wherein the second image-representation space is a luminance-chrominance space,
wherein said primary color space is RGB space in which each pixel is represented by the values of a red component, a green component and a blue component, and
wherein in said luminance-chrominance space each said pixel is represented by the values of a luminance component Y and at least one chrominance component.
2. The invention of claim 1 wherein said modifying comprises attenuating said at least one chrominance component while not attenuating said luminance component.
3. The invention of claim 2 wherein said attenuating is carried out by multiplying each said chrominance component representing a particular pixel by an attenuation factor g, 0≦g<1 having a value associated with that pixel.
4. The invention of claim 3 wherein the value of said attenuation factor g is the smaller of first and second attenuation factors e and f each associated with said particular pixel,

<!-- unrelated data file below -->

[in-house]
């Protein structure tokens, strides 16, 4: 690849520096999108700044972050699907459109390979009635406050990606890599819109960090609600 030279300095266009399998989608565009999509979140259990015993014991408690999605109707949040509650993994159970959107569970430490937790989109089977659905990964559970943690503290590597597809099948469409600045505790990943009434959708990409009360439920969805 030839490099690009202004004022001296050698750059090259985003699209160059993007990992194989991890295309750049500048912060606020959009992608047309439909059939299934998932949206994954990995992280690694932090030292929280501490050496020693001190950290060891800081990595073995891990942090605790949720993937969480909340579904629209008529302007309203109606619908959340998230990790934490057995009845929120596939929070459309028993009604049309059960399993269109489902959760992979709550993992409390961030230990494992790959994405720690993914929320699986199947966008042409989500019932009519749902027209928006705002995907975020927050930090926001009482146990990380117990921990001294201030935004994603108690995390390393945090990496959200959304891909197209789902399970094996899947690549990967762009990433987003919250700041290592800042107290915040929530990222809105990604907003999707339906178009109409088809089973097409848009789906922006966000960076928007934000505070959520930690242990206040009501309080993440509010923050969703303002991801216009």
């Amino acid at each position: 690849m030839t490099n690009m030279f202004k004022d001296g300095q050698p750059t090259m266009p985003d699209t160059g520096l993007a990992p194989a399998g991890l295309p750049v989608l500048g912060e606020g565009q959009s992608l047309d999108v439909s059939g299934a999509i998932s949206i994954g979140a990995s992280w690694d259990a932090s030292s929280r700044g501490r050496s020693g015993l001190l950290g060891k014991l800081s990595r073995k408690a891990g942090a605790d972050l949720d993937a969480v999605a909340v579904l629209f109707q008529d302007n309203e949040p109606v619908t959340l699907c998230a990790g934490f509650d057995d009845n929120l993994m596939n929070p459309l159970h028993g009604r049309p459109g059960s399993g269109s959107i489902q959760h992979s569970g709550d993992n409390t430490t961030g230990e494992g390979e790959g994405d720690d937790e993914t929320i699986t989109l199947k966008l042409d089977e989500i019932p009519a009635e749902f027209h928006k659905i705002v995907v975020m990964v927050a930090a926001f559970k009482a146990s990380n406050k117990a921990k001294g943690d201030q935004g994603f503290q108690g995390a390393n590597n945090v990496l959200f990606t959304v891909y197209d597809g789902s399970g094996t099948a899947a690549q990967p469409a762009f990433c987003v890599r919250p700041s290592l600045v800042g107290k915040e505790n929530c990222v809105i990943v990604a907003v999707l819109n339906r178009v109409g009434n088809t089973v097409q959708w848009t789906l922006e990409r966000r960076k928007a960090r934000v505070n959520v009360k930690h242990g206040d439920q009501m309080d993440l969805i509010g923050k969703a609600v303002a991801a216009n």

the value of said attenuation factor e being such as to ensure that upon conversion of said image from said luminance-chrominance space to said primary color space, any primary color space component representing said particular pixel that was most above said allowed range would be brought to the upper limit of said allowed range and any other primary color space component representing said particular pixel that was above said allowed range would be brought within said allowed range, and
the value of said attenuation factor f being such that being such as to ensure that upon conversion of said image from said luminance-chrominance space to said primary color space, any primary color space component representing said particular pixel that was most below said allowed range would be brought to the lower limit of said allowed range and any other primary color space component representing said particular pixel that was below said allowed range would be brought within said allowed range.
5. A method for use in a system in which a signal is presented to a display, the signal representing the values of components representing an image in a first image-representation space, the method being carried out in response to an indication that the value of at least a particular one of said components would be outside of a predetermined allowed range when presented to said display, the method comprising